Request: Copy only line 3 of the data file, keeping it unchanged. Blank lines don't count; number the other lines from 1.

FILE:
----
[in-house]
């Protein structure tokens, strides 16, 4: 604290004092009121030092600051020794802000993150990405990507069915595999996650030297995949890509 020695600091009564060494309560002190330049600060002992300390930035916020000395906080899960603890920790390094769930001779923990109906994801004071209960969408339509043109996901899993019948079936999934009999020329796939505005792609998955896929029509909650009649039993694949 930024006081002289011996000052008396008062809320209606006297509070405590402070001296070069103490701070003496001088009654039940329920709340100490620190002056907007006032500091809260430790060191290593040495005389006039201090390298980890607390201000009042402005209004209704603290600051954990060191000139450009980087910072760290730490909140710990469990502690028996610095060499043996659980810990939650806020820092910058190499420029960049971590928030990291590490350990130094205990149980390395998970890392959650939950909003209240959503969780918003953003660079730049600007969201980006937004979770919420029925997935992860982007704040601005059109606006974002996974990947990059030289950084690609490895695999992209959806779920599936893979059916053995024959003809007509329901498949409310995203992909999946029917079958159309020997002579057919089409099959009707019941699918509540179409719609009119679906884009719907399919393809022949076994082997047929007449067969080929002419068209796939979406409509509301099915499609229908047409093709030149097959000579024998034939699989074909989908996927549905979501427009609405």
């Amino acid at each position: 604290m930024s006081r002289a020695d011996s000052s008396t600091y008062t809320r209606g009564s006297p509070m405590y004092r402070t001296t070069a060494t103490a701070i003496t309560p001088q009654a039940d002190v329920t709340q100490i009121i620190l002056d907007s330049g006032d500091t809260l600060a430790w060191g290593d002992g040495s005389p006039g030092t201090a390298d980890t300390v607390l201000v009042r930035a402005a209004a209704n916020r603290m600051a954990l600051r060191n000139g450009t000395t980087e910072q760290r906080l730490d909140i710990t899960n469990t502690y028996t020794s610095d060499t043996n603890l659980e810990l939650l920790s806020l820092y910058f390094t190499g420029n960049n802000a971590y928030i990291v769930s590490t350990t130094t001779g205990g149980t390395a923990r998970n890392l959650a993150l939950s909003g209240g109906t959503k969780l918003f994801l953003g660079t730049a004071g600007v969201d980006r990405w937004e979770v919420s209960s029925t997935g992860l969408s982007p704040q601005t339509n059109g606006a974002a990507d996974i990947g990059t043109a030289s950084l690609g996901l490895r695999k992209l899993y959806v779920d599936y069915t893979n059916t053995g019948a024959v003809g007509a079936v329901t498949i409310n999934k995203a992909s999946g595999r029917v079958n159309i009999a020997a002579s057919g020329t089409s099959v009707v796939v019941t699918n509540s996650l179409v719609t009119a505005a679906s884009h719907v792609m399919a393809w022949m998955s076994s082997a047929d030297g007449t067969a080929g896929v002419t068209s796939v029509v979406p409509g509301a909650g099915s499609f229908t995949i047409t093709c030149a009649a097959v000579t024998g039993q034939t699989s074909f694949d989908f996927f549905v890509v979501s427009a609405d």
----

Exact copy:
């Amino acid at each position: 604290m930024s006081r002289a020695d011996s000052s008396t600091y008062t809320r209606g009564s006297p509070m405590y004092r402070t001296t070069a060494t103490a701070i003496t309560p001088q009654a039940d002190v329920t709340q100490i009121i620190l002056d907007s330049g006032d500091t809260l600060a430790w060191g290593d002992g040495s005389p006039g030092t201090a390298d980890t300390v607390l201000v009042r930035a402005a209004a209704n916020r603290m600051a954990l600051r060191n000139g450009t000395t980087e910072q760290r906080l730490d909140i710990t899960n469990t502690y028996t020794s610095d060499t043996n603890l659980e810990l939650l920790s806020l820092y910058f390094t190499g420029n960049n802000a971590y928030i990291v769930s590490t350990t130094t001779g205990g149980t390395a923990r998970n890392l959650a993150l939950s909003g209240g109906t959503k969780l918003f994801l953003g660079t730049a004071g600007v969201d980006r990405w937004e979770v919420s209960s029925t997935g992860l969408s982007p704040q601005t339509n059109g606006a974002a990507d996974i990947g990059t043109a030289s950084l690609g996901l490895r695999k992209l899993y959806v779920d599936y069915t893979n059916t053995g019948a024959v003809g007509a079936v329901t498949i409310n999934k995203a992909s999946g595999r029917v079958n159309i009999a020997a002579s057919g020329t089409s099959v009707v796939v019941t699918n509540s996650l179409v719609t009119a505005a679906s884009h719907v792609m399919a393809w022949m998955s076994s082997a047929d030297g007449t067969a080929g896929v002419t068209s796939v029509v979406p409509g509301a909650g099915s499609f229908t995949i047409t093709c030149a009649a097959v000579t024998g039993q034939t699989s074909f694949d989908f996927f549905v890509v979501s427009a609405d």